Re: necessity of mental memes

From: Joe Dees (
Date: Thu Jan 24 2002 - 09:38:38 GMT

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    > "Philip Jonkers" <> <> Re: necessity of mental memesDate: Wed, 23 Jan 2002 23:10:12 -0900
    >> >So you can look back and state with confidence that everything that
    >> >happened including any memes you picked up were either caused or
    >> >random. You can even say that the future is the same way. But it makes
    >> >difference in the operation sense because you will always feel you have
    >> this view reduced humans to conduits, totally bereft of any causal
    >efficacy of their own whatsoever. And also, in contradiction to what you
    >have previously asserted, choice and responsibility for the consequences of
    >those choices are logically correlative. If we have no choices, then we own
    >no responsibility for the consequences of our actions, for we could not have
    >chosen another course.
    >> I consider it patently absurd to assert that every flickering thought and
    >every crystal pattern on every snowflake, every wind current and the
    >topography of every grain of sand was written in the fabric of the universe
    >one Planck instant after the Big Bang. Even the three-body problem is
    >theoretically unsolveable in physics, due to the complex interrelations of
    >feedback and feedforward between multiple components of a complex system.
    >> But all this does not matter to the acolyte at the superdeterminist altar;
    >they believe that they have no choice to believe as they do, and that should
    >they change their belief, that they had no choice but to do that, also; thus
    >they have locked themselves in a cognitive trap. But there is a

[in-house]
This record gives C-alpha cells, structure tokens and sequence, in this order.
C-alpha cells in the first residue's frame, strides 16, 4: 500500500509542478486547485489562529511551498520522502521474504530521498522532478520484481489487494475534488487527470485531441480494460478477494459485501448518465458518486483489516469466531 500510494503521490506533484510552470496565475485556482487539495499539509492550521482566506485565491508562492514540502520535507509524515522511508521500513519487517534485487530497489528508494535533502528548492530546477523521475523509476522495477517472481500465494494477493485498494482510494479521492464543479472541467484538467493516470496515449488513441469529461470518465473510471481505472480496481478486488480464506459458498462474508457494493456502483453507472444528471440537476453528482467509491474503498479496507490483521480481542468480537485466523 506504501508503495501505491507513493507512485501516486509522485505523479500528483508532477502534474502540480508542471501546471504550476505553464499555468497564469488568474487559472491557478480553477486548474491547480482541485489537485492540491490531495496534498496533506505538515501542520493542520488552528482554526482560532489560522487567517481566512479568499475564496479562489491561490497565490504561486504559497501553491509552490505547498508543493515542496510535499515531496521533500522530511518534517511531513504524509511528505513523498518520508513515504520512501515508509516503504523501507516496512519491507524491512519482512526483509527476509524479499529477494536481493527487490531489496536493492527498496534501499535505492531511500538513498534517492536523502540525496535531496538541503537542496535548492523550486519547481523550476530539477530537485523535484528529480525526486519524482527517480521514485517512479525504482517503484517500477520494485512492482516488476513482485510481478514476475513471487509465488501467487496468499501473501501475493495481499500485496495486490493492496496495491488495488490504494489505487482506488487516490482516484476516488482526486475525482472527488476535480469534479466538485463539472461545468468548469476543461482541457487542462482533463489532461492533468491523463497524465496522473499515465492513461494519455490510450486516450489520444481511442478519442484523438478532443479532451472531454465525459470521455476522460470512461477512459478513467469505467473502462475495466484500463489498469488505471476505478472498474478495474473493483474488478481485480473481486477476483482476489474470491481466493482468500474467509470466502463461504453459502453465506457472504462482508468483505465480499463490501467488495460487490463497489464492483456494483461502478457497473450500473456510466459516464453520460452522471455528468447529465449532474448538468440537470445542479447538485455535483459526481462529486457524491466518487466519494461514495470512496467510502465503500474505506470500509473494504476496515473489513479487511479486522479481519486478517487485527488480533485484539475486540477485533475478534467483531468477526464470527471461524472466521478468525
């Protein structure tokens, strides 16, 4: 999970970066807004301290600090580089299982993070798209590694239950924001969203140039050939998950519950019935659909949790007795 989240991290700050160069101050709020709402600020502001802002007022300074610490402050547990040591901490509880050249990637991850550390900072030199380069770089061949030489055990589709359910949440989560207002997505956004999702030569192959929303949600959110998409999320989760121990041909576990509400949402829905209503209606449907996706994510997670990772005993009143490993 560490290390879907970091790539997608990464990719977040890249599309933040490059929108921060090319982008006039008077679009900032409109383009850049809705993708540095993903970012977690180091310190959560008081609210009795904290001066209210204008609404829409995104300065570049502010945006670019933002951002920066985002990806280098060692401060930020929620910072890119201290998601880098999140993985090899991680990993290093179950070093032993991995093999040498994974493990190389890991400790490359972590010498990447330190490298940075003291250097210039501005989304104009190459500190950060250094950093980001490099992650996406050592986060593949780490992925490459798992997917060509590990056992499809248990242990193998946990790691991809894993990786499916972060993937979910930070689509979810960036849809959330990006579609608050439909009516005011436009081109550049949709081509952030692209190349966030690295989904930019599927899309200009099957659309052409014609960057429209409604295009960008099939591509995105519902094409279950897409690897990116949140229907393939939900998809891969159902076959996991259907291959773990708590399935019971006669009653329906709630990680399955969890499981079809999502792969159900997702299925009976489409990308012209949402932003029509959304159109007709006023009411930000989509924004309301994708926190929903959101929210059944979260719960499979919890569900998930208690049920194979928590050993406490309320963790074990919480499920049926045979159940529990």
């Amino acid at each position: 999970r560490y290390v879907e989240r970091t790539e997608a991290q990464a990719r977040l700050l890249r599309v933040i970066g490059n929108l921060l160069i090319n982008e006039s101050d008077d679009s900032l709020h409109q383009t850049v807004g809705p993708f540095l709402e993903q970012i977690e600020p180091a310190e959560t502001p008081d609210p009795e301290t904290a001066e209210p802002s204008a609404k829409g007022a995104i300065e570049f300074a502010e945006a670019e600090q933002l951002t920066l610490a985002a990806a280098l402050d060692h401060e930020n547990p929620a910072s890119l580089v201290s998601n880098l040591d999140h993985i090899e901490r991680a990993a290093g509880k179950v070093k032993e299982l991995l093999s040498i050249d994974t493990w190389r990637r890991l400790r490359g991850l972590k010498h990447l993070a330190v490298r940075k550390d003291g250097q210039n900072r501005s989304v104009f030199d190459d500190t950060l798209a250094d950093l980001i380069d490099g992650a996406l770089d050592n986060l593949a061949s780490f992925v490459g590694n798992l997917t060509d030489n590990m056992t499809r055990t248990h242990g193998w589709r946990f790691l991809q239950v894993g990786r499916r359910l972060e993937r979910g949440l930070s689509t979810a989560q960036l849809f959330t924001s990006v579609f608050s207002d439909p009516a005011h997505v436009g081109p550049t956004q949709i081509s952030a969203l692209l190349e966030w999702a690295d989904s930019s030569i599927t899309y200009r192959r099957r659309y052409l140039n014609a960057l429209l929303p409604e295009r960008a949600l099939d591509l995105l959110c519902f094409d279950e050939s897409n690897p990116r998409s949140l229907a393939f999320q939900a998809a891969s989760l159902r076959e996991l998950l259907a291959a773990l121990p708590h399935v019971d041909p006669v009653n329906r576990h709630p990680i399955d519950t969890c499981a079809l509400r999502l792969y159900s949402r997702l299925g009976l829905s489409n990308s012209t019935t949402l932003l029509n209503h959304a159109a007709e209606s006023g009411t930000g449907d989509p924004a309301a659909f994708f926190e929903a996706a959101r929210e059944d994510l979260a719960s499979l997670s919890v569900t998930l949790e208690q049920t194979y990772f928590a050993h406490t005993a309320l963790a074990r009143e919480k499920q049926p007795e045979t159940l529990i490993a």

>counter-trap that even trumps that one, and that indeed is logically
    >necessary for it to be proferred. And this is the irrefuteable point that
    >no one can noncontradictorally argue for such a position as
    >superdeterminism, for to do so presupposes an exercise of the verty free
    >will which the contention denies. In other words, their arguments (or
    >anything else they say) are not their own; they are marionettes on strings,
    >mouthing syllables that likewise were inscribed in the very fabric of the
    >Big Bang. This reduces their arguments to meanoinglessness, and
    >irretrieveably removes even the status of argument from them, for if their
    >contentions are indeed correct, they can not logically ev!
    >> en be truly meant by their proponents..
    >Good point Joe. I believe the answer lies somewhere in the middle of a
    >abstract pure
    >free will and will imposed by already acquired memes. An unpredicatable
    >may be the type of emotion or mood the host has at time of potential
    >adoption. By the
    >the complexity of the human body mood is untractable as it is but by being
    >also a
    >function of the environment (other humans) it makes it even more
    >I don't know how this unpredictability extends to average behavior though.
    The phenomenologist Maurice Merleau-Ponty, in refuting Sartre's conception of the absolute freedonm of the individual, did not embrace the correlative opposite of absolute superdeterministic puppet slavery, but stated that our freedom is not opposed to our environing or internal situations, but instead gears itself to them and creatively engages them. I consider him substantially correct on this point.
    >This was distributed via the memetics list associated with the
    >Journal of Memetics - Evolutionary Models of Information Transmission
    >For information about the journal and the list (e.g. unsubscribing)

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    This was distributed via the memetics list associated with the
    Journal of Memetics - Evolutionary Models of Information Transmission
    For information about the journal and the list (e.g. unsubscribing)

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